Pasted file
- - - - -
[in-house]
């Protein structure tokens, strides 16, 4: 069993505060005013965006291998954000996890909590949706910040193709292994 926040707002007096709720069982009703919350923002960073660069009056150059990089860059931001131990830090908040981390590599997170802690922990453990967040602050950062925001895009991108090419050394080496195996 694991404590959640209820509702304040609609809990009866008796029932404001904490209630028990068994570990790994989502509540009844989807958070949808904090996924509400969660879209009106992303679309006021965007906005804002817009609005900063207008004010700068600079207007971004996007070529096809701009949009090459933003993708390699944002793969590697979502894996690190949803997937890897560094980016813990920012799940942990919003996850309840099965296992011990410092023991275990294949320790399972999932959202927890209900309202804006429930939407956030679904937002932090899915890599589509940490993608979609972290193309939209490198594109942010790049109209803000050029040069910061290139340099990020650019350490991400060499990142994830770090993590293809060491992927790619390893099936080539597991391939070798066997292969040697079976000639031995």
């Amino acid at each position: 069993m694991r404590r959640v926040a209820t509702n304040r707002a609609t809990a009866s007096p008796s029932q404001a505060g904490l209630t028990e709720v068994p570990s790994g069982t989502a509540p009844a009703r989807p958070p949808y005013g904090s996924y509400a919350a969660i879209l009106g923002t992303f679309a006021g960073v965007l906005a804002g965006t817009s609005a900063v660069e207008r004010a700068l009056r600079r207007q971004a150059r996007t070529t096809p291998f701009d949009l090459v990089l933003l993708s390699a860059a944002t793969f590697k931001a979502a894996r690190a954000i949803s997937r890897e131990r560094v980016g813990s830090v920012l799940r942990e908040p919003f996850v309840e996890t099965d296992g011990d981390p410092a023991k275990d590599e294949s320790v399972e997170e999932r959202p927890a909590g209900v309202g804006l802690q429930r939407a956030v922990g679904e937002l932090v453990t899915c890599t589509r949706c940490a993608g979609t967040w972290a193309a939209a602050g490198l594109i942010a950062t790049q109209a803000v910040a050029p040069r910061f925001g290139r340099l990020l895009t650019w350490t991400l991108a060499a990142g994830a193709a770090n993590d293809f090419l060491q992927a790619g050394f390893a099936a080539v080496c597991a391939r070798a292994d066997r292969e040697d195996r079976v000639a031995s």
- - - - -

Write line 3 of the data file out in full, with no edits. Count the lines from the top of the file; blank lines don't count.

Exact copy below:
């Amino acid at each position: 069993m694991r404590r959640v926040a209820t509702n304040r707002a609609t809990a009866s007096p008796s029932q404001a505060g904490l209630t028990e709720v068994p570990s790994g069982t989502a509540p009844a009703r989807p958070p949808y005013g904090s996924y509400a919350a969660i879209l009106g923002t992303f679309a006021g960073v965007l906005a804002g965006t817009s609005a900063v660069e207008r004010a700068l009056r600079r207007q971004a150059r996007t070529t096809p291998f701009d949009l090459v990089l933003l993708s390699a860059a944002t793969f590697k931001a979502a894996r690190a954000i949803s997937r890897e131990r560094v980016g813990s830090v920012l799940r942990e908040p919003f996850v309840e996890t099965d296992g011990d981390p410092a023991k275990d590599e294949s320790v399972e997170e999932r959202p927890a909590g209900v309202g804006l802690q429930r939407a956030v922990g679904e937002l932090v453990t899915c890599t589509r949706c940490a993608g979609t967040w972290a193309a939209a602050g490198l594109i942010a950062t790049q109209a803000v910040a050029p040069r910061f925001g290139r340099l990020l895009t650019w350490t991400l991108a060499a990142g994830a193709a770090n993590d293809f090419l060491q992927a790619g050394f390893a099936a080539v080496c597991a391939r070798a292994d066997r292969e040697d195996r079976v000639a031995s």